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Solid State Drive Buyer's Guide

A Criteria Breakdown

Now you’re armed, dangerous, and ready to go shopping. Presumably, the SSD benefits we just reviewed outweigh the technology’s price premium in your mind. As you go combing the aisles, how should you assess your priorities?

First, you need to be honest with yourself in how you plan to use the drive. If it’s going to be the only drive in your system, then you need to weigh performance with capacity. However, many users are increasingly using SSDs as boot drives meant only to house the operating system and applications. All other data, especially the large libraries such as your music and video archives, can get stashed on secondary hard drives. You simply don’t need an SSD’s performance in order to stream a movie or manage your iTunes collection. A relatively small SSD backed by a large HDD might offer the best of all worlds.

We mentioned the Kingston V-Series already as a low-end entry option. Kingston isn’t shy about marketing this line as a consumer-friendly boot drive option, which is why several of its models bundle a copy of Acronis True Image and guide users through copying the contents of an existing primary hard drive onto the new SSD. (Intel is also coming out with a similar package for the X25-M that includes an Apricorn EZ Upgrade kit.) For those of you who really do your homework, you’ll find that “JMicron controller” is one of the most hated phrases in SSD circles. Many of the first wave of consumer SSDs used a microcontroller from JMicron that was, by essentially all relative performance measures, horrible. In the year or so since these SSDs hit the fan, the controller has been updated numerous times and no longer performs as it once did. So if you learn that the Toshiba controller in the V-Series is actually a JMicron in disguise, don’t panic. The old problems have been fixed. Just remember that this applies to Kingston, not necessarily older JMicron-bearing drives still saddled with the buggy firmware.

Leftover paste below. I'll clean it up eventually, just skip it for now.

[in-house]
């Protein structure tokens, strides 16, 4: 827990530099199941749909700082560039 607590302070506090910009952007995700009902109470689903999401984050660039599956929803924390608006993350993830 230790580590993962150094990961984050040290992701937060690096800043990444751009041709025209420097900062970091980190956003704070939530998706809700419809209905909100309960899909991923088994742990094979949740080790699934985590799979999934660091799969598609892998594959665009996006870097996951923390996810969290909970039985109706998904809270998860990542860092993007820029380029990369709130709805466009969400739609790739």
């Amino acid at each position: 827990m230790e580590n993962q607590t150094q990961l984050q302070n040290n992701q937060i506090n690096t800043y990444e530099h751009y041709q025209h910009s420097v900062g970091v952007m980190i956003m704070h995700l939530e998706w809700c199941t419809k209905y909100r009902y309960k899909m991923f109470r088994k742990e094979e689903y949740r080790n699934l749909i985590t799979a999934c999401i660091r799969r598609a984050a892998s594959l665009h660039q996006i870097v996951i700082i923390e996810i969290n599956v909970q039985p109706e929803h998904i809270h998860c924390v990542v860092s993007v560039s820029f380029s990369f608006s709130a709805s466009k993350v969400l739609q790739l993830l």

Some users are going to want even more performance than what the modest V-Series can deliver. This is where a close study of those sustained read and write numbers pays off. There are many SSDs competing for the mid-market now, and most of them have become quite decent. One of our favorites in the “best bang for the buck” category is OCZ’s 120GB MLC Vertex at $499. Yeah, $4.16 per gig isn’t cheap, but the Vertex is wicked fast: up to 250 MB/sec reads and 180 MB/sec writes with sustained writes of up to 100 MB/sec. For another $50, you can goose the sustained writes up to 120 MB/sec thanks to the 64MB of 180 MHz on-drive cache, an improvement over the 166 MHz cache on the regular Vertex.